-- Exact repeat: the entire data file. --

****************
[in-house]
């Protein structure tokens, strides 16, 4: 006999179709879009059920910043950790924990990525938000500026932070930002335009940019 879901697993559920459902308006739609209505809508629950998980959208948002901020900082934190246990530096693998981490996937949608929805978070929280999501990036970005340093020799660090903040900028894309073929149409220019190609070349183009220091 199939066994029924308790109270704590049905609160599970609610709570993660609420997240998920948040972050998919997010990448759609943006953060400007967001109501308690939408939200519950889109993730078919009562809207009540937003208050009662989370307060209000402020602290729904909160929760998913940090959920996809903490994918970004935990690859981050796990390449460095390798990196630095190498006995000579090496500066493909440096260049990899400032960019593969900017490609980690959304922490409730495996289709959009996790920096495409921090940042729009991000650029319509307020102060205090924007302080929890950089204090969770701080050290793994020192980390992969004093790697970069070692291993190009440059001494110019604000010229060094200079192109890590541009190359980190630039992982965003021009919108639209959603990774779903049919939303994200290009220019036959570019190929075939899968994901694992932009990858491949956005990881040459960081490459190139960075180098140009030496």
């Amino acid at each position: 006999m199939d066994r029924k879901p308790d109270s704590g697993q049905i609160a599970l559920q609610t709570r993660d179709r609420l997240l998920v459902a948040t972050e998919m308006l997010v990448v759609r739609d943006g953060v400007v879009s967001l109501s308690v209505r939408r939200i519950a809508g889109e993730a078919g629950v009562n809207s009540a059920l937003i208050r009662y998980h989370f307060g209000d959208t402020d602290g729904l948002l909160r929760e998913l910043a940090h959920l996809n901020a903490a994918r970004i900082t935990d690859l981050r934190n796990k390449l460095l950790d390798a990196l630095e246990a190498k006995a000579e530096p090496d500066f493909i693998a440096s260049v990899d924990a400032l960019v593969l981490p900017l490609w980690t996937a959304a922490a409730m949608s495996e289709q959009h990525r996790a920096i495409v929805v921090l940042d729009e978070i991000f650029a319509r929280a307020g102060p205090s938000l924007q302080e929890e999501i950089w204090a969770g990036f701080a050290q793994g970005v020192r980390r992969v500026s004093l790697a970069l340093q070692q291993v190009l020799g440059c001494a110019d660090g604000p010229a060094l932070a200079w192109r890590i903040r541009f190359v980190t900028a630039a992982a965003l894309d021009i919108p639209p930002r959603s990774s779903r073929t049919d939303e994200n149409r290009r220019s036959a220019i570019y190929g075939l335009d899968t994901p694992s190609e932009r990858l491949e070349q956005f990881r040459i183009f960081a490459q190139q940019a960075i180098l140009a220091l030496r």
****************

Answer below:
[in-house]
């Protein structure tokens, strides 16, 4: 006999179709879009059920910043950790924990990525938000500026932070930002335009940019 879901697993559920459902308006739609209505809508629950998980959208948002901020900082934190246990530096693998981490996937949608929805978070929280999501990036970005340093020799660090903040900028894309073929149409220019190609070349183009220091 199939066994029924308790109270704590049905609160599970609610709570993660609420997240998920948040972050998919997010990448759609943006953060400007967001109501308690939408939200519950889109993730078919009562809207009540937003208050009662989370307060209000402020602290729904909160929760998913940090959920996809903490994918970004935990690859981050796990390449460095390798990196630095190498006995000579090496500066493909440096260049990899400032960019593969900017490609980690959304922490409730495996289709959009996790920096495409921090940042729009991000650029319509307020102060205090924007302080929890950089204090969770701080050290793994020192980390992969004093790697970069070692291993190009440059001494110019604000010229060094200079192109890590541009190359980190630039992982965003021009919108639209959603990774779903049919939303994200290009220019036959570019190929075939899968994901694992932009990858491949956005990881040459960081490459190139960075180098140009030496």
């Amino acid at each position: 006999m199939d066994r029924k879901p308790d109270s704590g697993q049905i609160a599970l559920q609610t709570r993660d179709r609420l997240l998920v459902a948040t972050e998919m308006l997010v990448v759609r739609d943006g953060v400007v879009s967001l109501s308690v209505r939408r939200i519950a809508g889109e993730a078919g629950v009562n809207s009540a059920l937003i208050r009662y998980h989370f307060g209000d959208t402020d602290g729904l948002l909160r929760e998913l910043a940090h959920l996809n901020a903490a994918r970004i900082t935990d690859l981050r934190n796990k390449l460095l950790d390798a990196l630095e246990a190498k006995a000579e530096p090496d500066f493909i693998a440096s260049v990899d924990a400032l960019v593969l981490p900017l490609w980690t996937a959304a922490a409730m949608s495996e289709q959009h990525r996790a920096i495409v929805v921090l940042d729009e978070i991000f650029a319509r929280a307020g102060p205090s938000l924007q302080e929890e999501i950089w204090a969770g990036f701080a050290q793994g970005v020192r980390r992969v500026s004093l790697a970069l340093q070692q291993v190009l020799g440059c001494a110019d660090g604000p010229a060094l932070a200079w192109r890590i903040r541009f190359v980190t900028a630039a992982a965003l894309d021009i919108p639209p930002r959603s990774s779903r073929t049919d939303e994200n149409r290009r220019s036959a220019i570019y190929g075939l335009d899968t994901p694992s190609e932009r990858l491949e070349q956005f990881r040459i183009f960081a490459q190139q940019a960075i180098l140009a220091l030496r």